Tesla dropped six spots to rank near the bottom of Consumer Reports’ new-car reliability list. The California electric-car maker came in third-worst in reliability among 29 auto brands. Only Cadillac and Volvo ranked lower.
The highest reliability scores went to Lexus, Toyota and Mazda, in that order. Seven of the top 10 brands are Japanese or South Korean. Audi, ranked seventh, was the top European brand. No U.S. automaker finished in the top half of the list.
Tesla’s poor showing led Consumer Reports to drop its “recommended” opinion on the Tesla Model S, a car that costs well over $100,000 including the Autopilot feature and other options. The rankings are based on surveys of subscribers to the product-testing organization’s magazine and website.
Respondents reported problems with the Model S suspension and its recessed door handles. The Model X SUV remained “much worse than average” for reliability, Consumer Reports said, noting problems with its unusual falcon-wing doors and its dash-area display screen.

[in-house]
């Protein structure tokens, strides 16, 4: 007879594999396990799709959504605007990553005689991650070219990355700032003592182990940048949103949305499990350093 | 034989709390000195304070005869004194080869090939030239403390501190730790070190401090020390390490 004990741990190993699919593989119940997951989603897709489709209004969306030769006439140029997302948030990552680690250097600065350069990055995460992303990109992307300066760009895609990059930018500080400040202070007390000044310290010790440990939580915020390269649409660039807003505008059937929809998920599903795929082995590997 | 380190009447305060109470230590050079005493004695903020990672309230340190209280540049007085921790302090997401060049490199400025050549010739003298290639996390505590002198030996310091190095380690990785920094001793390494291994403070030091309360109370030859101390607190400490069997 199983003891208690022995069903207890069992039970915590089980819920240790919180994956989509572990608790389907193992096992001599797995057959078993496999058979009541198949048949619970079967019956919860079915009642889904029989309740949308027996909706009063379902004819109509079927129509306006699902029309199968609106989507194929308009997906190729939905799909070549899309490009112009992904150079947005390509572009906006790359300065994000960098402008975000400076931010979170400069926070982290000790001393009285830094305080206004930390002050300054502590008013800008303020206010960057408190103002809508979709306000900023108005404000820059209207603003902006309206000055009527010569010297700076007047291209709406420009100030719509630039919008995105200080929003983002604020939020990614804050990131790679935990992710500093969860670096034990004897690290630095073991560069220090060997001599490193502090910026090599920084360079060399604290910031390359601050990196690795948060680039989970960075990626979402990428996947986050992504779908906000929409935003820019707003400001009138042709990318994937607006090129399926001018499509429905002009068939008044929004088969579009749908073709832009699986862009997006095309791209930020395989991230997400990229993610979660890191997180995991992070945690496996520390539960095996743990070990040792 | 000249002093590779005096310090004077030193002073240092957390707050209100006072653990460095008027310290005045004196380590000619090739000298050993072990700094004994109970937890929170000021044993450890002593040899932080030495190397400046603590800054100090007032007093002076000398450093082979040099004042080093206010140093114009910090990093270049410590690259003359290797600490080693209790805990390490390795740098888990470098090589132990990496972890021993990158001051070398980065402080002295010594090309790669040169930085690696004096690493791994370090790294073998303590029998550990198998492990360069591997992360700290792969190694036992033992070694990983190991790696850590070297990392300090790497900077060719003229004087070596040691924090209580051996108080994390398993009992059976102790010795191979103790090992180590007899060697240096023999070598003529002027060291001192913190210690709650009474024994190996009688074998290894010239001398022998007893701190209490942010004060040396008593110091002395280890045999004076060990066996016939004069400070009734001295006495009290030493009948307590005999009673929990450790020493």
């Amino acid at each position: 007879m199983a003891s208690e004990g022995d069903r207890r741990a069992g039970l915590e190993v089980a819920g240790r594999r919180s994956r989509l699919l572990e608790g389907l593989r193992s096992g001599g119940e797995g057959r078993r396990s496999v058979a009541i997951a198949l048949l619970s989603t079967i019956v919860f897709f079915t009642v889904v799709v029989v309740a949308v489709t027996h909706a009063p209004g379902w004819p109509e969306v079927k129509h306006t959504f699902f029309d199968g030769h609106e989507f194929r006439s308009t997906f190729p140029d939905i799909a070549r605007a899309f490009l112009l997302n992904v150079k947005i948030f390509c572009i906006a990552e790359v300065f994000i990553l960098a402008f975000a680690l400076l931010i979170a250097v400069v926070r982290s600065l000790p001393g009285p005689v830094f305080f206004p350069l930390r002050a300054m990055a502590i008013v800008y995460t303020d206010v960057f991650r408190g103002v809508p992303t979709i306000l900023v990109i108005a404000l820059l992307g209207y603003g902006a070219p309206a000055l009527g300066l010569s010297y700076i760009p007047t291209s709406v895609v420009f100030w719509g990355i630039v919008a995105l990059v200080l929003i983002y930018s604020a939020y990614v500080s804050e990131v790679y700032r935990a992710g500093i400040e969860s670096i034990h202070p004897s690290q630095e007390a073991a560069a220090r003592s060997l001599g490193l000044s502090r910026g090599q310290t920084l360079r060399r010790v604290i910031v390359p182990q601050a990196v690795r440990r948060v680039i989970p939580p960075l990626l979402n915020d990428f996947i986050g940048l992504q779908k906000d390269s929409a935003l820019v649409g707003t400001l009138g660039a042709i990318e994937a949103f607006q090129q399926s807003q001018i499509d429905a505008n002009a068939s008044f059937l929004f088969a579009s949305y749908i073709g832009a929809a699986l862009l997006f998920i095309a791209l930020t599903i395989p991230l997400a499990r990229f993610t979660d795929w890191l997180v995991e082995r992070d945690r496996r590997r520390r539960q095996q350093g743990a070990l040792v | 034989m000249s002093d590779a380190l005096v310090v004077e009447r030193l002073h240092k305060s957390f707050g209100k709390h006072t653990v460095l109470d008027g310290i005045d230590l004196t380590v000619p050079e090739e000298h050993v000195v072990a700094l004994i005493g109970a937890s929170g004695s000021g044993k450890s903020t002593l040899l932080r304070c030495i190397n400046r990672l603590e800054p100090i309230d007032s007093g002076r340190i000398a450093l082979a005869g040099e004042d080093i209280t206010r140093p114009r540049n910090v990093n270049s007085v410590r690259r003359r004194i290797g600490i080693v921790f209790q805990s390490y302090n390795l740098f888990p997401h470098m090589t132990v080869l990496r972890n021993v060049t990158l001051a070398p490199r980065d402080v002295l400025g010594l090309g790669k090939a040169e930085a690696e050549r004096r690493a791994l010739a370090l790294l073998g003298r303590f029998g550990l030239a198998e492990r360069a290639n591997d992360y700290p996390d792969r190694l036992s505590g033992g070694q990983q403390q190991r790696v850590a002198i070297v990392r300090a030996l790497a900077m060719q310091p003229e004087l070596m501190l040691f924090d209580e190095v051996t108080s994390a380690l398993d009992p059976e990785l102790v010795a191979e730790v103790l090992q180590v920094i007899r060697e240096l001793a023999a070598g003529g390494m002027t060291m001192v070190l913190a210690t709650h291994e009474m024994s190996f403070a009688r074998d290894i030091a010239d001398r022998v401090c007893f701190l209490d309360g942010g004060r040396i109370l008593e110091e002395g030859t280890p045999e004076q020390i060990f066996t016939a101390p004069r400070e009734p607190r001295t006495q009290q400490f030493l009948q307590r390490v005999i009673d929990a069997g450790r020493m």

The new Model 3 compact luxury car was ranked “average” for reliability.
“While the Tesla Model S appears very similar physically to the car that launched six years ago, Tesla has made many significant mechanical and software changes over the past few years. Just as we’ve seen with many other manufacturers, major changes and updates can cause reliability to slide. It can take a year or two for carmakers to work out the kinks with new technology,” Jake Fisher, director of auto testing at Consumer Reports, said in a news release.
“Making air suspension and AWD standard in the 2017 model has added more complexity and more things that could potentially falter,” he said.
In a lengthy response, Tesla said, “Not only are our cars the safest and best performing vehicles available today, but we take feedback from our customers very seriously and quickly implement improvements any time we hear about issues.”
Tesla pointed out that the Model S has been ranked No. 1 on Consumer Reports’ separate owner satisfaction survey every year since 2013.
Tesla blamed the Model S suspension problem on “a supplier-related issue” and said it “did not pose any threat to vehicle safety or drivability, and presented itself only when the car was parked.” The company said the problem has been fixed with “fundamental design improvements.”